The Rapid Action and Patrol group has been credited with banishing bikies from the Glitter Strip since the infamous 2013 Broadbeach brawl, but has also weathered criticism from inside and outside police ranks since it became the subject of reality TV show Gold Coast Cops.
Officers were remaining tight-lipped on the latest controversy yesterday, which involved a 29-year-old male senior constable being stood down from official duty amid an investigation into four alleged incidents of excessive force between September 2014 and January this year.
A police source confirmed the officer was part of the 100-member strong RAP squad, but it is not believed he is one of the show’s stars and it is not known if anything was caught on camera.
A statement by Queensland Police yesterday said the move to stand the officer down did not mean the allegations had been substantiated. The man is reportedly on annual leave.
The Bulletin reported last year the squad was subjected to ridicule within the ranks, with social media rants and internal noticeboard signs reading “Kill RAP” making it into the public arena.
Some officers were also annoyed that Network Ten referred to the RAP officers as “elite” and referenced an email to staff asking they “stop teasing RAP”.
Lawyers have also accused the RAP in court of targeting clients to put on a show for television cameras.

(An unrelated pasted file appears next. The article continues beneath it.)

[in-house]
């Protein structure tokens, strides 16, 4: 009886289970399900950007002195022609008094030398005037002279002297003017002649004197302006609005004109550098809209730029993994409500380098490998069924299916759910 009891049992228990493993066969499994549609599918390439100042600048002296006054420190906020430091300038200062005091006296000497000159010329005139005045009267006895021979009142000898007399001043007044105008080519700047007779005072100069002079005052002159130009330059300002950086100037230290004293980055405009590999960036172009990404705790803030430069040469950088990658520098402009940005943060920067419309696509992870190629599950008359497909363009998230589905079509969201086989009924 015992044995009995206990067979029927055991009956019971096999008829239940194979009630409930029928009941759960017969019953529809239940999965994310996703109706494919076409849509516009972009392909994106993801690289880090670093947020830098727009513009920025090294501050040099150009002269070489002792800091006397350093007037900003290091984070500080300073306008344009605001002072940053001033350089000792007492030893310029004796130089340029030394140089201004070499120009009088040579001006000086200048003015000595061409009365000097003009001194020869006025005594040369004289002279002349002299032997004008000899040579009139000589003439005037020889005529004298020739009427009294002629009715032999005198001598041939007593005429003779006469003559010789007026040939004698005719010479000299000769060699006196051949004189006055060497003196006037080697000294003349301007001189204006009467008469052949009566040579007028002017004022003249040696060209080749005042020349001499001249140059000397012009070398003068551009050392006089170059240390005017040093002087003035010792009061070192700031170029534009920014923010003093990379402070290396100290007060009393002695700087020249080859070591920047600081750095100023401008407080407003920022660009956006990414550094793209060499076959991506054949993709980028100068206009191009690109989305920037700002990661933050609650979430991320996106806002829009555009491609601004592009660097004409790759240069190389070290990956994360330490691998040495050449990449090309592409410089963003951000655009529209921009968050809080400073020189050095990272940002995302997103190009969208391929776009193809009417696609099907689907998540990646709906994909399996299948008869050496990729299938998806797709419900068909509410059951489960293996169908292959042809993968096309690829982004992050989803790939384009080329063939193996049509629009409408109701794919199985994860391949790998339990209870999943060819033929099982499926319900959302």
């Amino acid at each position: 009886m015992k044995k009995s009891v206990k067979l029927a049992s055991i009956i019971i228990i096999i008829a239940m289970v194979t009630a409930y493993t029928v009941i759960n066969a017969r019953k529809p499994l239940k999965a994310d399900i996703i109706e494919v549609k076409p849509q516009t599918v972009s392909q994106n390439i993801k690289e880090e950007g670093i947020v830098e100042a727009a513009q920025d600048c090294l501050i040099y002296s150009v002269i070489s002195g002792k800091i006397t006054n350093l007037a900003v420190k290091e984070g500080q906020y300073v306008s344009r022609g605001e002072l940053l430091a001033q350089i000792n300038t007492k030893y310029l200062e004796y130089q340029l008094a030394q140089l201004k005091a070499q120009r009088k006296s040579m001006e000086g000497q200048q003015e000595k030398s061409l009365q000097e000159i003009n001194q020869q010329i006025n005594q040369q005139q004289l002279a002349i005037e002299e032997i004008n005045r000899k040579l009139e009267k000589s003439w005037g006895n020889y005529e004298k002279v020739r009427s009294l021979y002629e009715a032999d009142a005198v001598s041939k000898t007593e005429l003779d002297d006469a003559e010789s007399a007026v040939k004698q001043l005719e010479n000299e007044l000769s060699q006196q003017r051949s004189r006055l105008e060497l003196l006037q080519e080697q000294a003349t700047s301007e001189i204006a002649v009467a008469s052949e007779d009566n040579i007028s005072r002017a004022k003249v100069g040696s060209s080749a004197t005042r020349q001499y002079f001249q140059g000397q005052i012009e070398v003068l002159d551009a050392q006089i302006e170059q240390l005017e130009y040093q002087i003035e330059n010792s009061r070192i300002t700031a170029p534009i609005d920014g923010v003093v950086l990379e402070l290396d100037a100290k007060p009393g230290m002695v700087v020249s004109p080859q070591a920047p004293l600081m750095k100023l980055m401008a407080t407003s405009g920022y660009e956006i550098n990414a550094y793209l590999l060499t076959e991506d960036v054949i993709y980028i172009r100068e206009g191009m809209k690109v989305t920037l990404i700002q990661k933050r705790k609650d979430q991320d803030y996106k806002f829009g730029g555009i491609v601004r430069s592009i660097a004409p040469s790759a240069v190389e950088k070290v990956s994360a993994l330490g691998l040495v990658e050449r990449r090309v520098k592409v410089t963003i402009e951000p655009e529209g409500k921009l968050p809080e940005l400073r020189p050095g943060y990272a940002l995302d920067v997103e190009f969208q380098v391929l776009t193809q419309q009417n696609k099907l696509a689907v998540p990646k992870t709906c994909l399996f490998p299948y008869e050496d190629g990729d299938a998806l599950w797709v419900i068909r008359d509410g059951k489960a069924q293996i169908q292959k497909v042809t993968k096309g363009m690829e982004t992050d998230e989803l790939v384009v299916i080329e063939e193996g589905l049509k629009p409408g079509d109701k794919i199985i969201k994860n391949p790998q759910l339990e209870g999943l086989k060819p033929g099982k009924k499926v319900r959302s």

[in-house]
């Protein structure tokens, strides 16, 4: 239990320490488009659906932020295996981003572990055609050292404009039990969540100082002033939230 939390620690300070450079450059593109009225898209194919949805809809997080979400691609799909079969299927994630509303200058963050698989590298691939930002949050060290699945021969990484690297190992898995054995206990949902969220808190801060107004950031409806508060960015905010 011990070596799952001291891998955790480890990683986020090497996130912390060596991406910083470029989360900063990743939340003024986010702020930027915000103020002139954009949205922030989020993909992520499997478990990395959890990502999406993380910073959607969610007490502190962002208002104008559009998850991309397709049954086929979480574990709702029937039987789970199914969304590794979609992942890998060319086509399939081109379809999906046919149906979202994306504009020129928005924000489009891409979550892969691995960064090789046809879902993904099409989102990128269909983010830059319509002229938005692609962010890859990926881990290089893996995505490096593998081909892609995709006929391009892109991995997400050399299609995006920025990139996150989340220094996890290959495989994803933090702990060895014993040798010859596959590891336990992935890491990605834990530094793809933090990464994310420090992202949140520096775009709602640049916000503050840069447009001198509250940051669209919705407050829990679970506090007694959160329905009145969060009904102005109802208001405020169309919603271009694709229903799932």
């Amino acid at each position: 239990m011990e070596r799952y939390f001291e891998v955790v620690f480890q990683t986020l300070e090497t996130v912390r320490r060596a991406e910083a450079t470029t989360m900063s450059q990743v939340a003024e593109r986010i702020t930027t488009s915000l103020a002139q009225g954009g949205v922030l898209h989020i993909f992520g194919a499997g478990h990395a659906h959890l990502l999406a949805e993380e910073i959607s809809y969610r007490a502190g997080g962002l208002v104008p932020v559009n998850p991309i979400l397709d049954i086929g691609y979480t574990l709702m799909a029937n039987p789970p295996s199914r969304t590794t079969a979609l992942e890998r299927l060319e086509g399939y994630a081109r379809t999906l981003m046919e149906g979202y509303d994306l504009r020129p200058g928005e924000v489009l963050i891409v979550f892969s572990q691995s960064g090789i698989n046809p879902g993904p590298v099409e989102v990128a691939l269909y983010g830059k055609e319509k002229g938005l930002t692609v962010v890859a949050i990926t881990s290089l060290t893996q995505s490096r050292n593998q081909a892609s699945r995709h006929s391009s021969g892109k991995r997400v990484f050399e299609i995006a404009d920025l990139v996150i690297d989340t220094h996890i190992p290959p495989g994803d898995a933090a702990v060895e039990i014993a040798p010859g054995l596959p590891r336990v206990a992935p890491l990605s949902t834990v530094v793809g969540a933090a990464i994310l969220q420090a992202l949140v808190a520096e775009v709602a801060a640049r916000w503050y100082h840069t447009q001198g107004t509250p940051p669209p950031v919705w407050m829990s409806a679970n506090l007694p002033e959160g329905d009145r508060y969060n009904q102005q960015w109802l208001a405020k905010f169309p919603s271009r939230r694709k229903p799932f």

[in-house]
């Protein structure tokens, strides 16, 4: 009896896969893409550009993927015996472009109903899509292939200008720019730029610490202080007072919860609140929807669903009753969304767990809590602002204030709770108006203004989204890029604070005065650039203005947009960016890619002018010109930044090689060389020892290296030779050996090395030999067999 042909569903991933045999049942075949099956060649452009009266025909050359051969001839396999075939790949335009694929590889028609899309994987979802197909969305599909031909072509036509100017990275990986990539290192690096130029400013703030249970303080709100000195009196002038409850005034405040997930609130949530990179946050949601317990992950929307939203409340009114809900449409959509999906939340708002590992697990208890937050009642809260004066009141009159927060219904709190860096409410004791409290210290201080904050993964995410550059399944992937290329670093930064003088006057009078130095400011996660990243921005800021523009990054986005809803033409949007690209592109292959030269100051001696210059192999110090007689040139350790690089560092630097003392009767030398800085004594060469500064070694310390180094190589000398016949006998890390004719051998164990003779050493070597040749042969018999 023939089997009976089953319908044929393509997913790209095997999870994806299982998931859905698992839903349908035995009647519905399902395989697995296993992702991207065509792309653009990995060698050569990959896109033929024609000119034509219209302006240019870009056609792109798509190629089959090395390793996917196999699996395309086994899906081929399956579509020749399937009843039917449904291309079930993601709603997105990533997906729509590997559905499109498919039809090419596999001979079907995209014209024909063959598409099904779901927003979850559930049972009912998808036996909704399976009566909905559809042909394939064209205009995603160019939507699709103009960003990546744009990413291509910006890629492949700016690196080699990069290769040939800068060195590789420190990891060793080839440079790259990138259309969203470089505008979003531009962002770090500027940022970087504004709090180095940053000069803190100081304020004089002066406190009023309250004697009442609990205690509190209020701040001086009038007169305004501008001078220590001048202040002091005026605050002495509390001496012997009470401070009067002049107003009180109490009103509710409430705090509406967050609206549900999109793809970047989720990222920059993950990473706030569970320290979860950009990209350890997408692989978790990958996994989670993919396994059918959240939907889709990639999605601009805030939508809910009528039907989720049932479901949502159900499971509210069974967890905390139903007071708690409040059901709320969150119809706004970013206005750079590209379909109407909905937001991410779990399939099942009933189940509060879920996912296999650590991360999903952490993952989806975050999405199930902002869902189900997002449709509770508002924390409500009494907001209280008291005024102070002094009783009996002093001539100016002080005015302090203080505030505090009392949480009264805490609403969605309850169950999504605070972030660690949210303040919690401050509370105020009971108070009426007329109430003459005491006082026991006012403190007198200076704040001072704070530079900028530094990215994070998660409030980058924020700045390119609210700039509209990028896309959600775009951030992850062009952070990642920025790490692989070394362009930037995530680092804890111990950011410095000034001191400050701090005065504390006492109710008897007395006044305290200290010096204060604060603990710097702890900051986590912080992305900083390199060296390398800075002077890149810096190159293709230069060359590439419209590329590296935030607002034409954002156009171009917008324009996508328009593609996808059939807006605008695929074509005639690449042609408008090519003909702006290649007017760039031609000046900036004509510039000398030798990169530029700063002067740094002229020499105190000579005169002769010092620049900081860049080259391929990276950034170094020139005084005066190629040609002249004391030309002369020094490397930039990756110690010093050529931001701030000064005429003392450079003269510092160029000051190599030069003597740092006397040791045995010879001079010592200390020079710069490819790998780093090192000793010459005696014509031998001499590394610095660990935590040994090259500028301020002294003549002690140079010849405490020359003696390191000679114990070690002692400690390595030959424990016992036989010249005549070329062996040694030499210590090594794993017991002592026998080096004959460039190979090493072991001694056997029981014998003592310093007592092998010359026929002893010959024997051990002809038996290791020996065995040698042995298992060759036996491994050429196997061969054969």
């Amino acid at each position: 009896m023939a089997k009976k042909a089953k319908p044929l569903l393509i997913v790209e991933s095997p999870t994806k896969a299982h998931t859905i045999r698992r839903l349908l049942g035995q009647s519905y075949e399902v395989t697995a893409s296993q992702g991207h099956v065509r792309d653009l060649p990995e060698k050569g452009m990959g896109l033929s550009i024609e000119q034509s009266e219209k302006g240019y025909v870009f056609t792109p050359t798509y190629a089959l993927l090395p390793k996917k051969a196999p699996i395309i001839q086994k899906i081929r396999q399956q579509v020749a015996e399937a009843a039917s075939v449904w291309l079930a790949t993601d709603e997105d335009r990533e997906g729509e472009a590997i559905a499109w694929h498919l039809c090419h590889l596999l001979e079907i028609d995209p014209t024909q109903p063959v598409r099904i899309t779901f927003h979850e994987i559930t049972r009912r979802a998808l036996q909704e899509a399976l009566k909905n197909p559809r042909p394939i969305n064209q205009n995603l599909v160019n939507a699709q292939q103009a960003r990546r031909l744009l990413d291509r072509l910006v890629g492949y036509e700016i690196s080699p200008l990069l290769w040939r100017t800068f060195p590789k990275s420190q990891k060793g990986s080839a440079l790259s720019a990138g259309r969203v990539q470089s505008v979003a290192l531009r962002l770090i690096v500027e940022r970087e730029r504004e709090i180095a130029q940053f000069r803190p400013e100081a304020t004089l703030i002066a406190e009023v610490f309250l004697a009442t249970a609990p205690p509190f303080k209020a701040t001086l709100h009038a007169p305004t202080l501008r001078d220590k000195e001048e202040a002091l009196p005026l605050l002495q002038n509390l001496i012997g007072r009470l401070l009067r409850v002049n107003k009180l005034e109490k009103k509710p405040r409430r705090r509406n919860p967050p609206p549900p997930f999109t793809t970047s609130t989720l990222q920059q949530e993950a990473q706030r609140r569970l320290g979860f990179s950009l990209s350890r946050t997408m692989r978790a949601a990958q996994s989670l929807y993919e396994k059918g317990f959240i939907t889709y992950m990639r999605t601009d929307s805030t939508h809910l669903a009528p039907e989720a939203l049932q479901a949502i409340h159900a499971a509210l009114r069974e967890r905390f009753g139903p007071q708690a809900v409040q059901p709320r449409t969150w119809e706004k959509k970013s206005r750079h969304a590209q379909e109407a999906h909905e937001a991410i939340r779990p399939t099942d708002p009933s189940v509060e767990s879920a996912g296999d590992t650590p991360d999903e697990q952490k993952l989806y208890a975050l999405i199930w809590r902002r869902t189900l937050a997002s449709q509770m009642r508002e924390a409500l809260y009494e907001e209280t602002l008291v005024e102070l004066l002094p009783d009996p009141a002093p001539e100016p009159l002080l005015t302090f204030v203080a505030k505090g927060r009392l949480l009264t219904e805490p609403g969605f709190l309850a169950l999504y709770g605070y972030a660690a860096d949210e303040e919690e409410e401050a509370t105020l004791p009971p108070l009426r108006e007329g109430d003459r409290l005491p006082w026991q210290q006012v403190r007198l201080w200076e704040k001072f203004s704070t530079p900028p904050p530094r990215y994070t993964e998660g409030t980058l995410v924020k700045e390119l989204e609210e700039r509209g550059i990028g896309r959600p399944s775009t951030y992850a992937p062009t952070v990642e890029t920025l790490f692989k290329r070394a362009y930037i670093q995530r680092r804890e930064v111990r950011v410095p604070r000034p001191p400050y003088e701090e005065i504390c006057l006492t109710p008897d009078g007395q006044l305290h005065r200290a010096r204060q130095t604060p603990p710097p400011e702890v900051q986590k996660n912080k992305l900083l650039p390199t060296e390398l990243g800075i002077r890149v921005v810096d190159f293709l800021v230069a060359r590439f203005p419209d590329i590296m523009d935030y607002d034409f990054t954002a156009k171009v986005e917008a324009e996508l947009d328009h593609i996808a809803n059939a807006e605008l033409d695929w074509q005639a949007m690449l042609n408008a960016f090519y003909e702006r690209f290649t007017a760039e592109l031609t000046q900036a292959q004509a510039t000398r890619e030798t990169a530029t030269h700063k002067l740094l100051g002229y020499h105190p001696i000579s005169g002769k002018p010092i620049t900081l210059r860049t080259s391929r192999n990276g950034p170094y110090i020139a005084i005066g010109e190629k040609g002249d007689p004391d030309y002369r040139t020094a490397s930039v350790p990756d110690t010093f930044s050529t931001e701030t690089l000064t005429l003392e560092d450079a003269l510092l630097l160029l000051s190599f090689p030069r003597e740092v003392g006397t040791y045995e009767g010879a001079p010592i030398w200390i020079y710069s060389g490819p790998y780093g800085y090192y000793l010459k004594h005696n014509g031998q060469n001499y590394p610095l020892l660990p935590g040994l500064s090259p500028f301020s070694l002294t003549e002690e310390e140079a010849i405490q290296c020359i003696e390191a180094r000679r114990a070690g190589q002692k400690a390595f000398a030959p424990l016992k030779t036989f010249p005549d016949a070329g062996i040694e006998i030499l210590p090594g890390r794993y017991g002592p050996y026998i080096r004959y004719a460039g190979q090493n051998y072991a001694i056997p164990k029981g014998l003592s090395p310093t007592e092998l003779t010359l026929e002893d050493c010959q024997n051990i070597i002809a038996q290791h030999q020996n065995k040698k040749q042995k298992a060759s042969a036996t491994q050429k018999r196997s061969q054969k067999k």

Civil liberties crusader Terry O’Gorman said when promoting a particular group as being a “tough guy” squad — excessive force inevitably followed.
“If they’re being promoted as a tough guy squad that’s going to clean up the streets of the Glitter Strip, senior police know from experience the tough guy image goes with excessive force,” he said.
Bond University criminologist Terry Goldsworthy said there was a need to look at each of the alleged incidents individually and for police to show the use of force was justified by law.
Dr Goldsworthy said history had shown when there was a persona of elitism there was the risk of people engaging in inappropriate behaviour if they believed it was for a noble cause, like reducing crime.
“When you create an elite squad there’s a need to keep tight controls,” he said.
He said he hoped the alleged incidents did not involve excessive use of force for the benefit of cameras on the Gold Coast Cops show.